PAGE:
“Many citizens of the Crowsnest Pass are aware of Mr. Lowe,” said Giles. “His behaviour is often erratic, he has borderline antisocial personality disorder, schizophrenia and poli-substance abuse issues. His behaviour is frightening. He constitutes a danger to society. His problems will not go away upon his release.”
Lowe receives treatment for his mental disorders but he appears to have been off his medication when he assaulted Sharma. He was also living in a tent during the period leading up to the assault.
“The fact that Mr. Lowe’s residence appears to have been in a tent, probably doesn’t assist in him making his [medical] appointments,” said Giles.
In their joint submission to the court, Giles and defence lawyer John Dziadyk agreed that Lowes mental health issues lessen his moral culpability.
“If it weren’t for those issues the Crown would be asking for a considerably longer period of incarceration,” said Giles who noted that one of Lowe’s constables said there are two different Lowes, the one who’s on his medication and the one who’s off his medication.
“Mr. Lowe has to recognize the need to keep himself on medication or he’ll keep getting longer and longer sentences,” said Dziadyk.
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Mental health professionals in the Pass were quick to point out that although the delusional thoughts and hallucinations of schizophrenia sometimes lead to violent behaviour, the vast majority of people with schizophrenia are neither violent nor a danger to others.
Robert Garnier, mental health therapist at the Community Mental Health Clinic in Blairmore and addictions counsellor with Alberta Health Services Loretta Schaufele, said that it is not uncommon for people to have concurrent mental health disorders. A concurrent disorder is a term used to describe when a person is dealing with mental health issues and substance abuse at the same time.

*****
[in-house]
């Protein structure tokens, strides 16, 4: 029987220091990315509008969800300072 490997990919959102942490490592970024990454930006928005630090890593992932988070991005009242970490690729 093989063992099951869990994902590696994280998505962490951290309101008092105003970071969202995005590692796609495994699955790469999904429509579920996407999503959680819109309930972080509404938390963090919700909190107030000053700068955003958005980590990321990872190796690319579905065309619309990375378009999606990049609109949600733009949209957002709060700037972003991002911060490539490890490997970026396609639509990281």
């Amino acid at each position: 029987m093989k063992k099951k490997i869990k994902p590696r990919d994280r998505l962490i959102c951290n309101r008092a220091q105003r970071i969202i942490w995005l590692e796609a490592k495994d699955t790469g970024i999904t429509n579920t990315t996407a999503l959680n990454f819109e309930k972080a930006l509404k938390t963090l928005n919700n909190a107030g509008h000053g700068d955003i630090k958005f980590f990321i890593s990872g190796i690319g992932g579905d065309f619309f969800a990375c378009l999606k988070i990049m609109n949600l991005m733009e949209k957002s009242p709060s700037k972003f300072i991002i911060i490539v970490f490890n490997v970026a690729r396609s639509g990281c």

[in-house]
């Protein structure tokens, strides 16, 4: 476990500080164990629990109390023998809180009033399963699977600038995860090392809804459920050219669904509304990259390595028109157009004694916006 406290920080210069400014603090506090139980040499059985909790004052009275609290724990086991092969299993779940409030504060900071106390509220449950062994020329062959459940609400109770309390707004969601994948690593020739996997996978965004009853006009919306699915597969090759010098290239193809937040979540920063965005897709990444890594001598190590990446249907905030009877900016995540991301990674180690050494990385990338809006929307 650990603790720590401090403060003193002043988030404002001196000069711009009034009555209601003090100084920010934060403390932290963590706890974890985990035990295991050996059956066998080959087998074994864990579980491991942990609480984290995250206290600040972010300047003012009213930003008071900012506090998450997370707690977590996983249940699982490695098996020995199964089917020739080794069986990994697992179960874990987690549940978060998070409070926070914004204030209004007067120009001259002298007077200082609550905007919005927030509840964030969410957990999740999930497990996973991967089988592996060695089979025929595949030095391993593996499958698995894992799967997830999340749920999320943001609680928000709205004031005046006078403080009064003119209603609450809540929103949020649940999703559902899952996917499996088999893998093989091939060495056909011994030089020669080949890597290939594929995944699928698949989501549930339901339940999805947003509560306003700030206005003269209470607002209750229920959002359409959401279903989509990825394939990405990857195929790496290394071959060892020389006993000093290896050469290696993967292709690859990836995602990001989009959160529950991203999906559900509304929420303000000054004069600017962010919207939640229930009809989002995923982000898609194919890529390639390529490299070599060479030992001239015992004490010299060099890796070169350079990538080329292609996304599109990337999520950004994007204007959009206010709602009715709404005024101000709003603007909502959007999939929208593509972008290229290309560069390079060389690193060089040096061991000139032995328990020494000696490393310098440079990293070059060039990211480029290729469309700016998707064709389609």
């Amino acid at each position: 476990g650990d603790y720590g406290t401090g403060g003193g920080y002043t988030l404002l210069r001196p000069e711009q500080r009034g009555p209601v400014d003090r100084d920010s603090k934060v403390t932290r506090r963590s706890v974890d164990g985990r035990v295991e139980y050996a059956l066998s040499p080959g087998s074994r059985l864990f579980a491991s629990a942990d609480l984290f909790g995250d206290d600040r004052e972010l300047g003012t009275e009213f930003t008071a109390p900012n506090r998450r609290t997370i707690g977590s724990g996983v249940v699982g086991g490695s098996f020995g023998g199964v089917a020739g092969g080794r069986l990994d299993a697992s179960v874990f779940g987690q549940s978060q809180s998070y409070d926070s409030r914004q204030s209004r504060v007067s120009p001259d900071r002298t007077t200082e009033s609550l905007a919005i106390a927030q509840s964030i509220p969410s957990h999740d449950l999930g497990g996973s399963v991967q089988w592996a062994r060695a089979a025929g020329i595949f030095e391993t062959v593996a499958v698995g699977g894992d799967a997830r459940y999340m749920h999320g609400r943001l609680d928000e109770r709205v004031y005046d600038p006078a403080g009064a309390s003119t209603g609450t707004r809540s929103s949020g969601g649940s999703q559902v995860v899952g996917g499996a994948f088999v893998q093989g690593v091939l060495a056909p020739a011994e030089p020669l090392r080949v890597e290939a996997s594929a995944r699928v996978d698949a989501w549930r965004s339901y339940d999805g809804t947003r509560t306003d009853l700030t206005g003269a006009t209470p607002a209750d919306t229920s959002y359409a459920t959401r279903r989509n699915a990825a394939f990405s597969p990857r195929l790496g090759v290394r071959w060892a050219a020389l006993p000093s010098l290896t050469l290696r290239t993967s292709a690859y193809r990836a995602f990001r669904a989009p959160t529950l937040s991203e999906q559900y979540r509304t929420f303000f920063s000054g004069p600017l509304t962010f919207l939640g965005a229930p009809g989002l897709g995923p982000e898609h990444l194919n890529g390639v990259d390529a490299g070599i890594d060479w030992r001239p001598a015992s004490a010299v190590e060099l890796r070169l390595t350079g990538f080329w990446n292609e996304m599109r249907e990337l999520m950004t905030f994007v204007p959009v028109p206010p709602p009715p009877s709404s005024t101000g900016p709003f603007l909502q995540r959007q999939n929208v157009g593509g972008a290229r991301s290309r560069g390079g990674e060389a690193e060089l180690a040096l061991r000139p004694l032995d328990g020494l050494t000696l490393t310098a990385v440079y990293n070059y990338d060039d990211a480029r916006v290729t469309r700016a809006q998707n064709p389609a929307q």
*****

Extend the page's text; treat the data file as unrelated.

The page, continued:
According to Garnier, substance abuse correlated with violence in communities and society in general and – based on a report by the National Institute of Mental Health – substance abuse significantly increases the rate of violence in people with schizophrenia but also in people who do not have a mental illness.
“The thing that causes the most violence in this community is alcohol and substance abuse,” said Garnier.
Citing a report by the The Centre for Addiction and Mental Health (camh), Schaufele, said people with mental illness are over-represented in the criminal justice system. The report recognized the importance of dealing with the crossroads between criminal justice and social justice rights for concurrent populations.
“It is imperative that the criminalization of people with mental illness is addressed and that individuals receive the support, care and treatment that they need and to which they are entitled,” said The Mental Health and Criminal Justice Report.
The report states the criminalization of mental illness needs to be addressed so that people with mental illness can access the treatment and support they need to live their best lives.
It focuses on a social justice approach that advocates prevention, diversion and treatment/rehabilitation over incarceration.
“The intersection point of mental health and criminalization is multifaceted and when they collide, lives are affected,” said Schaufele.